We aim to do this by:
– Designing a system that is simple, so that there is no need to re-learn surgery.
– Assisting and augmenting the surgeon where it is clinically useful by clipping onto and interfacing with standard laparoscopic instruments.
– Maintaining and optimizing existing laparoscopy setup and workflow, so that the presence of a surgical assistant is not required merely to hold the camera or act as a “retractor” of the instruments.
– Ensuring the system is an open and modular system, so that it can be used only when and if needed- even within a surgical procedure.
– Reducing the system’s footprint.
– Enabling the surgeon to remain by the patient’s bedside.
– Continuing to use any third-party instruments (e.g. trocars, graspers, staplers, vessel sealers, ultrasonic) or imaging systems (e.g. 3D, fluorescence).
– Making the system affordable and therefore, more widely accessible.
Medgadget: Please give us an overview of the system’s components.
Anne Osdoit: The MastOR technology stems from 10 years of research co-led by ISIR, a renowned robotics lab based at the Sorbonne University in Paris, and Professor Brice Gayet, a pioneer surgeon in MIS, who has pushed the development quite far. The team has already performed some initial in vivo testing in a pig model using a functional “demonstrator.”
The hardware (two robotic arms) used to date has been designed and is currently manufactured by longtime ISIR partner Haption, a spinoff of the French Atomic Energy Commission, CEA, which designs, manufactures and sells hardware and software solutions based on haptic feedback for nuclear and industrial applications. The arms have been largely adapted and tailored to the requirements and specifications from the MastOR team.
The software architecture includes the firmware controlling the robotic arm, and features that are embedded in the arm such as haptic feedback or viscosity and a set of new functionalities such as the smart camera positioning (developed by ISIR).
Medgadget: What procedures is the system designed to assist with?
Anne Osdoit: MastOR will initially focus on general (abdominal/GI) surgery, which is a key driver of MIS, and a segment that is largely underserved by robotics today, with about 10% of the most common procedures in this field being performed robotically.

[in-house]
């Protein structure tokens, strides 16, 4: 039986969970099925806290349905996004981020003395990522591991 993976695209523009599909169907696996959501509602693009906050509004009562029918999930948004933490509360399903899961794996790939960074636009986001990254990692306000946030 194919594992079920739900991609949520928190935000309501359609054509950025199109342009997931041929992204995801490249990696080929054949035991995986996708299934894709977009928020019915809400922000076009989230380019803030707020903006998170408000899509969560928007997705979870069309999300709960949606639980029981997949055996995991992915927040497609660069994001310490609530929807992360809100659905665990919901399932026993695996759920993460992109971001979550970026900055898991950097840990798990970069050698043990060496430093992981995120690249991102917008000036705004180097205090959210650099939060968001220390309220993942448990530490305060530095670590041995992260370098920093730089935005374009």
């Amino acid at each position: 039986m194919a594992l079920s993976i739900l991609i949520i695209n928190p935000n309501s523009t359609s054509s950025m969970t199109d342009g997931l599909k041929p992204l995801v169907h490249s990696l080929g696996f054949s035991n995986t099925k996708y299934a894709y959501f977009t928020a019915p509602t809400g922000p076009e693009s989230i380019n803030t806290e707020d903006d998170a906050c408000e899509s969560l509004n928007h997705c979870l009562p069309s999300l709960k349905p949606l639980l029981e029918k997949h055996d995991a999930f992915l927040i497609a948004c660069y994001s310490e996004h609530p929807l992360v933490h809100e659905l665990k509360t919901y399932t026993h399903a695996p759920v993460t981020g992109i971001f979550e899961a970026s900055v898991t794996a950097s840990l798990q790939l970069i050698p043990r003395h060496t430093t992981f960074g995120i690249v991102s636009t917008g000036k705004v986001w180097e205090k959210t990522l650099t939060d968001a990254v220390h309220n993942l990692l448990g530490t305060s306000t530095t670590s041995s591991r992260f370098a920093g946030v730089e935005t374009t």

Our initial goal is to improve cholecystectomies, appendectomies and hernia repair in operating rooms in the United States, specifically in community hospitals and ambulatory surgical centers where patient outcomes are expected to be excellent for routine cases, with optimal task allocation and operating room processes. Our platform will be intended for camera (laparoscope) holding, stabilization and guidance, as well as for organ retraction and operating field exposure.
Medgadget: Do you have any plans to widen the scope of what is possible with the system in the future?
Anne Osdoit: Yes, we definitely have the potential to extend the horizon of applications with this system, and we have already received feedback on the potential value of our system for other procedures in the GI space, so this is in our R&D roadmap for future generations of the device.
However, it is important to note that in the field of surgical robotics, design and validation are very specific to targeted clinical indications and procedures, in order to satisfy the requirements and expectations of the surgeon, operating room staff, and regulatory agencies such as the FDA. Therefore, as indicated above, the plan is to stay razor-focused on achieving our initial objectives before expanding into new procedures.
Medgadget: How will this latest round of funding help you to develop the product?
Anne Osdoit: We have announced a €3M equity round through a seed investment from the Sofinnova Partners MD Start III Fund, as well as an additional €1.9M in non-dilutive funding through the acclaimed i-Nov Innovation Award from BPI France, the French national public investment bank. The seed and grant funding will enable the technology transfer from the academic setting, as well as the creation of a team with surgical robotics expertise. We will then work on the development of internal prototypes along with the associated pre-clinical validation, with a goal of reaching the clinic in the next two or three years.
Link: MastOR homepage…